By Julian Sempill
"Our approach is to involve all of the Australian people at the beginning and in the middle and at the end of the process. Our approach includes all Australians ... [T]here cannot be too much democracy.
"The question of whether or not Australia becomes a Republic will have no bearing on our standard of living." —
"The question of whether or not Australia becomes a Republic will have no bearing on our standard of living." —John Howard, "The Federal Coalition's Position on Constitutional Change".
In February, John Howard did an unusual thing: he kept one of his election promises. In December 1997, a constitutional convention will be held to consider possible changes to the Australian system of government.
In the coming months, this event will generate a flurry of activity as would-be "statesmen" compete to leave their mark on Australia's future.
Amid the excited speculation and shameless self-aggrandisement, it will be important to keep a grip on reality. It will be hard to do because the launching of the constitutional convention seems to promise progressive Australians something they crave: an exercise in true democracy. Let us be wary.
Since the Coalition assumed office it has accelerated the liberalisation of the Australian economy, further reduced the size of the public sector and continued to roll back the welfare state. Australia's more egalitarian institutions and programs are undergoing profound changes, changes which unquestionably benefit a few at the expense of the vast majority.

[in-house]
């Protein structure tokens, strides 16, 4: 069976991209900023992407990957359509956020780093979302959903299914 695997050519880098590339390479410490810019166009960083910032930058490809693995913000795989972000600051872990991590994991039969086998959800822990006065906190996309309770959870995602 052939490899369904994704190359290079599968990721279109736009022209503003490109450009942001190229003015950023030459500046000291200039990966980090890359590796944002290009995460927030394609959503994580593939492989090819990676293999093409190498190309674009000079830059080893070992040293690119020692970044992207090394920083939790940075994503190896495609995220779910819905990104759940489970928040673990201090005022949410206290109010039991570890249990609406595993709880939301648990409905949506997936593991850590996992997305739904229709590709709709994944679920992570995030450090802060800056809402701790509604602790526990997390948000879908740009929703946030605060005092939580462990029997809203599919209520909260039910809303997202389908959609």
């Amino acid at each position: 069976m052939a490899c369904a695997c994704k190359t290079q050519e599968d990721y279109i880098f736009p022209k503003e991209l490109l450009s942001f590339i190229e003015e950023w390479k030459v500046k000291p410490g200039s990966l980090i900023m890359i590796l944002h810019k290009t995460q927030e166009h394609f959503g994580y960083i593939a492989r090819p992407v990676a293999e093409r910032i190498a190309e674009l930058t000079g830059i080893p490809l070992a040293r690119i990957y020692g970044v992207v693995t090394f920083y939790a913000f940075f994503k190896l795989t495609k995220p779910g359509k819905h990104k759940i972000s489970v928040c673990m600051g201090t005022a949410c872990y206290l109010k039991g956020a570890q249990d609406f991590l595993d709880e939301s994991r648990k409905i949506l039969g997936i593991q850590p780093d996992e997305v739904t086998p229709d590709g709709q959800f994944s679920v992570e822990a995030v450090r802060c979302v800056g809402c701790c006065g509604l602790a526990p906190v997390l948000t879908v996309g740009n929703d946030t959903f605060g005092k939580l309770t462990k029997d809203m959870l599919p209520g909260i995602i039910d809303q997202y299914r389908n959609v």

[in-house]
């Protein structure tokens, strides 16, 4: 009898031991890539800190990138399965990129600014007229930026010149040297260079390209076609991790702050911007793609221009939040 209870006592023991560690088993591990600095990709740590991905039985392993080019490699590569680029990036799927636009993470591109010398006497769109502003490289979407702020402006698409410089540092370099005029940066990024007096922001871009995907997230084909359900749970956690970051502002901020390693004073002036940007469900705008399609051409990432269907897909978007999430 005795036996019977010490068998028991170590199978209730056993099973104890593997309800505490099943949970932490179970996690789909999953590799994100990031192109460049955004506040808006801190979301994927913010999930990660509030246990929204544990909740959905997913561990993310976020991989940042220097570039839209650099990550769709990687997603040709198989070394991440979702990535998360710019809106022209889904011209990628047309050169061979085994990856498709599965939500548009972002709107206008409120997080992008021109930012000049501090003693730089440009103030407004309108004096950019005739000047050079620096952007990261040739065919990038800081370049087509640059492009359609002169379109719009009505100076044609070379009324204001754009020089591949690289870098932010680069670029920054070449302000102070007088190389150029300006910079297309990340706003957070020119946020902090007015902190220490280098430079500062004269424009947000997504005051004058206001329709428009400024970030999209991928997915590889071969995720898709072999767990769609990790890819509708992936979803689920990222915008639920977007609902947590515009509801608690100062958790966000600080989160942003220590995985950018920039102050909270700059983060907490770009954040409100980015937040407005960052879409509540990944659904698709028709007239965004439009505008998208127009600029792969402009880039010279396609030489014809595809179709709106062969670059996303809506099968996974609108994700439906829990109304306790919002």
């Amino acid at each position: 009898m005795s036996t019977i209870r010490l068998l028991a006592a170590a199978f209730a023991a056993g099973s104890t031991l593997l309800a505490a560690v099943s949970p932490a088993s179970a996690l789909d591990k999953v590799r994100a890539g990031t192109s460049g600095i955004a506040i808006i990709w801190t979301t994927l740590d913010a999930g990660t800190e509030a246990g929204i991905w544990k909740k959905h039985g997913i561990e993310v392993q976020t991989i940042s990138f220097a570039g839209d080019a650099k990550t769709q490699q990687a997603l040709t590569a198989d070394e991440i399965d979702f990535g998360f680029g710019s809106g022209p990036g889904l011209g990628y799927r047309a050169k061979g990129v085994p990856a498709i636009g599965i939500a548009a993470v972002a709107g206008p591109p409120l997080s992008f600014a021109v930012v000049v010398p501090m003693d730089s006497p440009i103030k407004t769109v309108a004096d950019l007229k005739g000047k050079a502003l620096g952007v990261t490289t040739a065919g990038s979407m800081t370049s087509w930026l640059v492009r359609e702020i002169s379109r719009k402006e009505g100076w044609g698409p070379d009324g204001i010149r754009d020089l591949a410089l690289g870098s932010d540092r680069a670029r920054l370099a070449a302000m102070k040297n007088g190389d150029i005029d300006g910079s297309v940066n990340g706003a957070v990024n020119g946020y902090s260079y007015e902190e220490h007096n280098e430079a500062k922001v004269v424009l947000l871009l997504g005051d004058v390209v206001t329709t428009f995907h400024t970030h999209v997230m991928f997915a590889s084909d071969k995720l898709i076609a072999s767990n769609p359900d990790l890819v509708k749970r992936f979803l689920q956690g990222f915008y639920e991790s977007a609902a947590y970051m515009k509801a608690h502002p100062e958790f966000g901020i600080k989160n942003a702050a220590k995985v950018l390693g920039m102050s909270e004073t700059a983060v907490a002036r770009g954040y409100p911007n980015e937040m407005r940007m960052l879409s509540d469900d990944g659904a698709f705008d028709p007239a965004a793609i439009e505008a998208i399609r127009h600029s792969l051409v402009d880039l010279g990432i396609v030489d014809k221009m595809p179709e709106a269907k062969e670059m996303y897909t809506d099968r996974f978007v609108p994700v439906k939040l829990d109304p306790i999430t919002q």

The government knows this. It carefully manages public debate in order to prevent unwanted outbreaks of democracy. Howard's right-wing populism has been the centrepiece of this strategy, ensuring that anger born of social upheaval is directed away from business and towards the new official enemies: self-appointed cultural elites, black-arm-band historians, Aborigines, Asians, dole-bludgers, and so on. The idea is to distract the citizenry from the destruction of their hard-won, concrete entitlements.
In this context, a promise of democracy via a "people's convention" must be viewed with scepticism. It is likely to be used as yet another means to deflect attention from the government's assault.
Consider what we can expect. The government and assorted convention enthusiasts will hail Australia's independence, freedom, tolerance and egalitarianism. From them, this is hypocritical bilge: they hate the masses' freedoms, they are not tolerant and they love inequality.
The emphasis on independence for Australia will come at a time when extensive liberalisation of the economy has diminished the sovereignty of the Australian polity.
The emphasis on freedom will come at a time when a range of strategies, from the "law and order" push to the new Workplace Relations Act, seek to further discipline and control the populace. The emphasis on tolerance will come at a time when the government is openly promoting racism. And the emphasis on egalitarianism will come at a time when social chasms are expanding at an increasingly rapid rate. Talk about propaganda!
Debate at the convention will revolve around formal constitutional provisions and entitlements. At a time when living and working conditions are under unrelenting attack, the government is inviting us to discuss, amongst other things, whether an Australian or a Briton should be head of state.
Many interesting proposals may emerge from this discussion. However, it is unlikely that meaningful ideas such as the right to a job, or to a guaranteed decent standard of living will gain much currency.
The government will be delighted if progressives devote their energies to the convention circus.